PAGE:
The 1869 Romanesque Revival schoolhouse will be converted into the Institute for Contemporary Expression, an exhibit and studio space funded by the developer Eastbanc and the asset management firm Campbell & Company. Plans for the museum, the brainchild of collector Dani Levinas, include galleries for contemporary art, sculptures and installations, and performance art, along with classrooms, a café, and bookstore.
“With the completion of this selection process we are now a step closer to revitalizing Franklin School and giving it a new life,” Victor Hoskins, the deputy mayor for planning and economic development, says in a press release.
The winning bid beat out plans to turn the Franklin School into a boutique hotel, a hybrid of workspace and living quarters for start-up tech firms, or a new headquarters for the real-estate analytics company CoStar. The building, sitting at the corner of 13th and K streets, Northwest, has fallen badly from its once-ornate conditions and has been closed since 2008. (Save a one-day siege in November 2011 by members of Occupy DC that led to several arrests.) The city estimates it will cost at least $30 million to stabilize the structure before any renovations can be made.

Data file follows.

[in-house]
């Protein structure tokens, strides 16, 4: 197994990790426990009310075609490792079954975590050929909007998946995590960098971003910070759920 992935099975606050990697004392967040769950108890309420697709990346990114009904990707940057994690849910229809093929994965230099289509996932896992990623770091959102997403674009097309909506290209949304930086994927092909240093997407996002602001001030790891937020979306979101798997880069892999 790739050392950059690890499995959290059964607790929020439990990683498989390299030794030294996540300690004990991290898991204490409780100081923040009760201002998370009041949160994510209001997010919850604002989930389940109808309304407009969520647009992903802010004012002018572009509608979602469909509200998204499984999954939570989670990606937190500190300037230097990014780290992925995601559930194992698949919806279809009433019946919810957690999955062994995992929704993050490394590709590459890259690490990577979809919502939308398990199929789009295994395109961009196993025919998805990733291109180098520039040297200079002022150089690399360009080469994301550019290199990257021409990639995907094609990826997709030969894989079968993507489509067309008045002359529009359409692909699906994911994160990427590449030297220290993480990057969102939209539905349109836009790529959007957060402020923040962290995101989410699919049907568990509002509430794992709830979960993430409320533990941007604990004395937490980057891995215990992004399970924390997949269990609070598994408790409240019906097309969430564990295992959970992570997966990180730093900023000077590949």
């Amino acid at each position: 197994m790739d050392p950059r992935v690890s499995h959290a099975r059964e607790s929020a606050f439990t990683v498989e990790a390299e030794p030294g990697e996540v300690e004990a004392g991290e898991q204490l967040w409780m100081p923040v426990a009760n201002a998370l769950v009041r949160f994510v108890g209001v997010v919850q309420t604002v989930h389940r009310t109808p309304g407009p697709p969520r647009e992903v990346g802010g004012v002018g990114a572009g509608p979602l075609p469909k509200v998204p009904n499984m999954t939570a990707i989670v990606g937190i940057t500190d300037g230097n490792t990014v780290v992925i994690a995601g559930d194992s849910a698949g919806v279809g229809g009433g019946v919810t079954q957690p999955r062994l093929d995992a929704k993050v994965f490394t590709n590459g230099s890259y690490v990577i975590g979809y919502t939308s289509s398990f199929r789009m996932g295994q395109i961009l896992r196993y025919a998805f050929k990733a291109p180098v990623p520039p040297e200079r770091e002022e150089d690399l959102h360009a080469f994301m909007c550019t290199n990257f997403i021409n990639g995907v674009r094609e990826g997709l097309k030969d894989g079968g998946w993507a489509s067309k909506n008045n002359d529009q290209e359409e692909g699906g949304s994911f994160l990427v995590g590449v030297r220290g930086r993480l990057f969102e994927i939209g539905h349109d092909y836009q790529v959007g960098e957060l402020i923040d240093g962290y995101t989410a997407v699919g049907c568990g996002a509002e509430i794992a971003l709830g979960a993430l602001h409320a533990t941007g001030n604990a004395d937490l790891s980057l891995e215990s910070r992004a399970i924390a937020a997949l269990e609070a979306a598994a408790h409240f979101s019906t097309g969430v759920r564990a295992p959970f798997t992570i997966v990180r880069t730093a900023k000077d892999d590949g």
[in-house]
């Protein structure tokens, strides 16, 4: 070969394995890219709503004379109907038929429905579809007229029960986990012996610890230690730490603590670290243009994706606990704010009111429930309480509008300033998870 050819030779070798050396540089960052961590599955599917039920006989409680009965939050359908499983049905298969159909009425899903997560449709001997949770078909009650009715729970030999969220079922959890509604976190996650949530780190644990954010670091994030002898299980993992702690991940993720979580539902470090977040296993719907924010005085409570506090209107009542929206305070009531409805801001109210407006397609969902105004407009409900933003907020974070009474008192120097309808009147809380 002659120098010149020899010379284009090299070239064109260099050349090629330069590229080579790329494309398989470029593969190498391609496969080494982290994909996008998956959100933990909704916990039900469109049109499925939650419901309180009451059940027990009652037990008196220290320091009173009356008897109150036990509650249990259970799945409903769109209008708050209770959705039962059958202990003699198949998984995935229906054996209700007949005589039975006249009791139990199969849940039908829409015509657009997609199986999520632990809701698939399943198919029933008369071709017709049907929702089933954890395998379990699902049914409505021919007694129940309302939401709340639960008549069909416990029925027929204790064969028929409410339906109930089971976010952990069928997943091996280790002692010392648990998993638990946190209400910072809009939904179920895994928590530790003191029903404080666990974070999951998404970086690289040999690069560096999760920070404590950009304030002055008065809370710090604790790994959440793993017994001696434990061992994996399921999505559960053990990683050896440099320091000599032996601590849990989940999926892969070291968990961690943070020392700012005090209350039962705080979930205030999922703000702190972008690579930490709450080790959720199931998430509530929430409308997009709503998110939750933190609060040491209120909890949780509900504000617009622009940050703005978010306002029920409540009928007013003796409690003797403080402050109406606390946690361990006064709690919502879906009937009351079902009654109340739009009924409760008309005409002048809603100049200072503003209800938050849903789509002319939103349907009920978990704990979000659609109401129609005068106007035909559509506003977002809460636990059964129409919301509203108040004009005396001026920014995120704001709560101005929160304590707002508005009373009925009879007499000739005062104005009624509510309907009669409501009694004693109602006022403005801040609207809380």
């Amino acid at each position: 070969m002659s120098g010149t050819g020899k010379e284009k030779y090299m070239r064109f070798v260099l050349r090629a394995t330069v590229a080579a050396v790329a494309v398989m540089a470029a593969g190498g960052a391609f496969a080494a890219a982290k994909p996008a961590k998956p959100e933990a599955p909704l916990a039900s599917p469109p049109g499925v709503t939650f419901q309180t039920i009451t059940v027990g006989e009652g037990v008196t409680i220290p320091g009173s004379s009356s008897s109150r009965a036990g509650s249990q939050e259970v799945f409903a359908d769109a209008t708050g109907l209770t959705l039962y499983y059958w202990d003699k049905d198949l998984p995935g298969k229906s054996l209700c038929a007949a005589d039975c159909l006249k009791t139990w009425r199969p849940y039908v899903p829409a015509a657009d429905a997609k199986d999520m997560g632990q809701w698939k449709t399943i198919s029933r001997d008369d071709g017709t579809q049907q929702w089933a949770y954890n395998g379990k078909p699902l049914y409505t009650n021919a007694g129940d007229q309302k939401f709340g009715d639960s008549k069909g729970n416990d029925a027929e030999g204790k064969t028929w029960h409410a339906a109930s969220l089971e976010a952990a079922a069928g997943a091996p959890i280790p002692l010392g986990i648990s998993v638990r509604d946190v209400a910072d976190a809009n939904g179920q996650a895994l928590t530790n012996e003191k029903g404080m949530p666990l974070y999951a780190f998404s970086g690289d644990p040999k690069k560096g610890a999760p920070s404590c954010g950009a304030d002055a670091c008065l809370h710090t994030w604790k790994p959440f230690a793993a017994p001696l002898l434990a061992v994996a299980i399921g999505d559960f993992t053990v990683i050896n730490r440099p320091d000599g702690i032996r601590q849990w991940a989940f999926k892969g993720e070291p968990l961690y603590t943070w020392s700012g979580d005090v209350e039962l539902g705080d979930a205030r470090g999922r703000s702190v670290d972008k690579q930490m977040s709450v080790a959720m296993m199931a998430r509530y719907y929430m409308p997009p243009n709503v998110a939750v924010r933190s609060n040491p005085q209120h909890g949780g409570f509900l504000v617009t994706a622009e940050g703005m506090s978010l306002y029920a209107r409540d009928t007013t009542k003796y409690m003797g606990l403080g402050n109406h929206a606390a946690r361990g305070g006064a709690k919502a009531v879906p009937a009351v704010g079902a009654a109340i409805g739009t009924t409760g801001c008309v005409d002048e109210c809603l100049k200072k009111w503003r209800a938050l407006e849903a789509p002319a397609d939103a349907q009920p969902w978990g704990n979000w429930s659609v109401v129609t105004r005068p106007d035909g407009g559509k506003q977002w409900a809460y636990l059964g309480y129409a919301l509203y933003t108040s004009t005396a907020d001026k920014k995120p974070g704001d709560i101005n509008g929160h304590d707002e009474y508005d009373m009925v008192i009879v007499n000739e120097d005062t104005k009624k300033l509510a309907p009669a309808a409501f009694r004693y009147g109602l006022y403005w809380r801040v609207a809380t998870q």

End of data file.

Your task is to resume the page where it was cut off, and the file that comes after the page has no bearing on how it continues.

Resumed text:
The bidding process for the Franklin School began last April. Eastbanc’s vision for the site includes an eventual partnership with the National Park Service to program events in a revamped Franklin Square Park across the street.
Standing in a frosty construction site just off New York Avenue, Northeast, developer Doug Jemal and DC elected officials (including a few mayoral candidates who weren’t on the program) held a ceremonial “groundbreaking”—in reality, a smattering of dignitaries digging into a box of dirt—for the redevelopment of the Hecht Company Warehouse, a Streamline Moderne landmark that occupies two blocks of a long-blighted part of DC.